Why the difference, I may never be able to answer. Is it because weight loss surgery seems so different, so extreme? Is it fear? Fear of the unknown? I honestly have no idea. But, what I can try to do is clear up some of the erroneous thinking and misunderstanding about weight loss surgery and maybe that will help bridge the gap just a little bit.
Let’s start with the first one… So, weight loss surgery patients gain ALL their weight back? First of all, from personal experience, I have talked to many other weight loss surgery patients, both in person and online, and I don’t know a single one who has gained ALL their weight back. I know some who have gained some of their weight back. I know a few who have gained a lot of their weight back. But, not a single one who has gained ALL of their weight back. But, that’s just my personal experience, here’s the statistics that I’ve found:
After two years only 50% of bariatric patients have had any (approximately 5%) weight regain. Despite the weight regain, the average patient has still kept off over 60% of their weight loss after 5 years. – Bariatric Surgery Source, American Society for Metabolic and Bariatric Surgery
With traditional diets there was varying information out there. I chose to pick the most complimentary statistics I could find. According to the National Weight Control Registry, only 20% of American dieters are able to maintain significant weight loss (10% is considered significant) for a year or more. The keys to these dieters success? * Low calorie/low fat diet *high levels of activity (at least one hour per day) * self-monitoring weight with daily weigh-ins * eating breakfast daily * maintaining a consistent eating pattern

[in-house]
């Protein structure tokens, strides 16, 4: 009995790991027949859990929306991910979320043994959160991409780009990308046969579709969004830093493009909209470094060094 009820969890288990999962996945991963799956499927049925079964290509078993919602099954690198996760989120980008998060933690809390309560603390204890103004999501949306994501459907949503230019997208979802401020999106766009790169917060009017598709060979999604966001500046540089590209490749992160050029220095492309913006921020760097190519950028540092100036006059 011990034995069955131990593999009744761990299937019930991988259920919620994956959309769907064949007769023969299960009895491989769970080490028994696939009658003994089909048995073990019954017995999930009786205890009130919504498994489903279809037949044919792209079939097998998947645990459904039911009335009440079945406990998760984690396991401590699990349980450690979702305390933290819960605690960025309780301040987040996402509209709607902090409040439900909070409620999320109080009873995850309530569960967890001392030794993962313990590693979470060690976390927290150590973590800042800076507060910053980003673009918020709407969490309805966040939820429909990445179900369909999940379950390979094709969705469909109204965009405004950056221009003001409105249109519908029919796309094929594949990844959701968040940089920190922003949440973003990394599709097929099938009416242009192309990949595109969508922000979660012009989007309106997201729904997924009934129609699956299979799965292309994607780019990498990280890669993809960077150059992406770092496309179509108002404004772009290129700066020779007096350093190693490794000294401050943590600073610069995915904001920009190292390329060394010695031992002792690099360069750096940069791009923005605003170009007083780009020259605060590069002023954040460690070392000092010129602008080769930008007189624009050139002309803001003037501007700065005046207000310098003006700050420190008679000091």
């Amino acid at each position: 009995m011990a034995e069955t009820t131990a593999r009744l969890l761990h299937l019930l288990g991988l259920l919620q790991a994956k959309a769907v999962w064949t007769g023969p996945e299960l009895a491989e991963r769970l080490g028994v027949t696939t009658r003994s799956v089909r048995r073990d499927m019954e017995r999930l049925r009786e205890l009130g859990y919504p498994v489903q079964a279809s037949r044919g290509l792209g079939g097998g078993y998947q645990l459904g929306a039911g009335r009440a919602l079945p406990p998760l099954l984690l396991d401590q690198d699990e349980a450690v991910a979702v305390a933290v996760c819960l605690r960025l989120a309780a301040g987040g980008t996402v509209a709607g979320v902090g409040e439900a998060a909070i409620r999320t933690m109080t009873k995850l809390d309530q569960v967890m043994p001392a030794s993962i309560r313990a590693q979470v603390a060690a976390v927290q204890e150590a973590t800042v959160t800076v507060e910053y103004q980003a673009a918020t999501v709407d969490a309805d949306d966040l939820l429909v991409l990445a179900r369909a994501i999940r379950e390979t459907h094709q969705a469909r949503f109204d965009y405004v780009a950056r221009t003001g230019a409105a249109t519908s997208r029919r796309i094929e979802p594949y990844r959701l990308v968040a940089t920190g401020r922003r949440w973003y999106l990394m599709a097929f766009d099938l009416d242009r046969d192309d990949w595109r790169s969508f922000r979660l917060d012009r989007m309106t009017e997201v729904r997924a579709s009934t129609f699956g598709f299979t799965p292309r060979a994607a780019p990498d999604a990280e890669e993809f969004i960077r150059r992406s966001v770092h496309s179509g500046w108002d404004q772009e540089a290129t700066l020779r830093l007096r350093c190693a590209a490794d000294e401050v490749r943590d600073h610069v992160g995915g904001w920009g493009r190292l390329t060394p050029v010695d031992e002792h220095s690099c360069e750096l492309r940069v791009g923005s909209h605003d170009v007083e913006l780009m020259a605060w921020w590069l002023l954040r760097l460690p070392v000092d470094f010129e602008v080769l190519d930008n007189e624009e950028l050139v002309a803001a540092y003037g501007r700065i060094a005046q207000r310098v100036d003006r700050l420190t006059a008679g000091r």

The second most common misconception I hear about weight loss surgery is that it’s so unsafe. Again – not true. Though all surgery carries some risk, let’s just go straight to some basic statistics here. The mortality rate percentages for four common surgeries, including weight loss surgery.
- Coronary Artery Bypass surgery – 3.3%
- Hip replacement surgery – .93%
- Gallbladder surgery (laparoscopic) – .52%
- Weight loss surgery – .13%
That’s quite eye opening, isn’t it? Not even half of 1%! The risks are very low! It’s all done laparoscopically now. I had four very small incision marks and was in and out in 24 hours with zero pain at the points of incision. Now, I don’t think any of us would hesitate for one moment to have hip surgery or gallbladder surgery if we needed it, even though the risk for those surgeries is more than double the bariatric surgery, yet we laugh off the weight loss surgery when the risks to our health from obesity are just as devastating, if not more so.